What happened

Shares of industrial giant General Electric (NYSE:GE) snapped back from their near-9% sell-off Thursday to notch better than 5% gains in early Friday trading. As of 12:22 p.m. EDT, GE stock was up a healthy 5.4%.

But will it last?

Cartoon professor with a pointer explains why a stock arrow is rising

Image source: Getty Images.

So what

Lacking any "new" news to explain GE shares' resurgence Friday, it's logical to assume that the bounce-back is simply a reaction to Thursday's sell-off -- whether as a result of short-sellers closing their positions, or of new investors rushing in to snap up shares that had become suddenly cheaper.

Either way, this increase in the price of GE stock doesn't appear to be tied to the fortunes of GE, the company.

Now what

But here's the thing: Earlier this week there was in fact some good news for GE. To wit, in a question-and-answer session hosted on the company's investor information page, GE noted that the company is on track to resume generating positive free cash flow in 2021, and to generate "high-single-digit free cash flow margins over time."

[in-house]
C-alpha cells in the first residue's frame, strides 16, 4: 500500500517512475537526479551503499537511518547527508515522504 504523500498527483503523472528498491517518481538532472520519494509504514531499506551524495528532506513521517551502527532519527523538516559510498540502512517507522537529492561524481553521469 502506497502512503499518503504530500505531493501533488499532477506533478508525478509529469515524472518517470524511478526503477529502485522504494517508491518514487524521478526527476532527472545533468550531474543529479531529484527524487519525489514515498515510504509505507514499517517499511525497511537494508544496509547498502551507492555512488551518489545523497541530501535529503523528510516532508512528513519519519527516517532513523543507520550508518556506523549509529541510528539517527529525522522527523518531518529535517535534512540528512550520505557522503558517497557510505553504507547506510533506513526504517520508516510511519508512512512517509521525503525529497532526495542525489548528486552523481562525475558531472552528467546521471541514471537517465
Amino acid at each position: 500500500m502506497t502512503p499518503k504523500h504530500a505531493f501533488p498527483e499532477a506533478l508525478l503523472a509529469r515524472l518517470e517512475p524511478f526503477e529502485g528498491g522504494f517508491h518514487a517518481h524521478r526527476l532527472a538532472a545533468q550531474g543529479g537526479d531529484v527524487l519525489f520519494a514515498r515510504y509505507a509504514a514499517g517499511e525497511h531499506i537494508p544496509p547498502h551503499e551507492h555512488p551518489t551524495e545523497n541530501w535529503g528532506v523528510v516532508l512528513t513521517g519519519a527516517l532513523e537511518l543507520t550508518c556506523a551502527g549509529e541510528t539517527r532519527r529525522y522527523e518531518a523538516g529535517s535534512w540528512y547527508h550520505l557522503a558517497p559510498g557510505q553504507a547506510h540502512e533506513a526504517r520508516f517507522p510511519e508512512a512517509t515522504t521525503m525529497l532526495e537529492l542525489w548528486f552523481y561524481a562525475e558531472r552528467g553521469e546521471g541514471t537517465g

In making this prediction, however, GE noted that achieving these goals will depend in part on the recovery of its commercial aviation business, which in turn will depend on "the pace at which commercial air traffic resumes and the rate at which airframers produce new aircraft." And in that regard, we're getting some pretty mixed signals. In an SEC filing Friday, American Airlines (NASDAQ:AAL) noted that "since the middle of May, the Company has observed positive net bookings" and "improving passenger demand." This is good news for GE.   

On the other hand, American also noted that it has "removed more than $13.5 billion from its operating and capital budgets for 2020," including by ordering fewer airplanes, a development that may be impacting Boeing's (NYSE:BA) decision to build fewer 737 MAX airplanes this year. And because GE builds the engines that would have gone on those now-not-to-be-built airplanes, this is bad news for GE.

If one sums up the impacts, the bad news cancels out the good -- to my Foolish eye at least -- and simply doesn't justify GE stock being up 5.4% today.

This article represents the opinion of the writer, who may disagree with the “official” recommendation position of a Motley Fool premium advisory service. We’re motley! Questioning an investing thesis -- even one of our own -- helps us all think critically about investing and make decisions that help us become smarter, happier, and richer.